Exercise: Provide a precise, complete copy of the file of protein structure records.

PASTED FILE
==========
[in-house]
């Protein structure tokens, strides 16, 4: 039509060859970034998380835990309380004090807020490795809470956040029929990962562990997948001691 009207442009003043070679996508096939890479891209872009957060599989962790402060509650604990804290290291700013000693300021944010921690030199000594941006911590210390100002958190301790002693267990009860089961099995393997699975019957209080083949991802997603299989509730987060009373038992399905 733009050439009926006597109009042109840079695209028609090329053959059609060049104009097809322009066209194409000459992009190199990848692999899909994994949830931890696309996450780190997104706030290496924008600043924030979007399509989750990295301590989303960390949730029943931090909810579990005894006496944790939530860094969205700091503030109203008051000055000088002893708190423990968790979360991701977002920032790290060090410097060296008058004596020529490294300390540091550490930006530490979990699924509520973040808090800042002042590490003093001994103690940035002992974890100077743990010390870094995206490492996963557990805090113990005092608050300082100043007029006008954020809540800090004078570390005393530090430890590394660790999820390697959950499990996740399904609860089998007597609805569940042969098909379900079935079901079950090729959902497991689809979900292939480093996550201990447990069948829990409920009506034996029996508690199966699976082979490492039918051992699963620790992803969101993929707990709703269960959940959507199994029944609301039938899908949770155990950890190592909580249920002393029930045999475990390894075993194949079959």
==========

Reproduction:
[in-house]
């Protein structure tokens, strides 16, 4: 039509060859970034998380835990309380004090807020490795809470956040029929990962562990997948001691 009207442009003043070679996508096939890479891209872009957060599989962790402060509650604990804290290291700013000693300021944010921690030199000594941006911590210390100002958190301790002693267990009860089961099995393997699975019957209080083949991802997603299989509730987060009373038992399905 733009050439009926006597109009042109840079695209028609090329053959059609060049104009097809322009066209194409000459992009190199990848692999899909994994949830931890696309996450780190997104706030290496924008600043924030979007399509989750990295301590989303960390949730029943931090909810579990005894006496944790939530860094969205700091503030109203008051000055000088002893708190423990968790979360991701977002920032790290060090410097060296008058004596020529490294300390540091550490930006530490979990699924509520973040808090800042002042590490003093001994103690940035002992974890100077743990010390870094995206490492996963557990805090113990005092608050300082100043007029006008954020809540800090004078570390005393530090430890590394660790999820390697959950499990996740399904609860089998007597609805569940042969098909379900079935079901079950090729959902497991689809979900292939480093996550201990447990069948829990409920009506034996029996508690199966699976082979490492039918051992699963620790992803969101993929707990709703269960959940959507199994029944609301039938899908949770155990950890190592909580249920002393029930045999475990390894075993194949079959």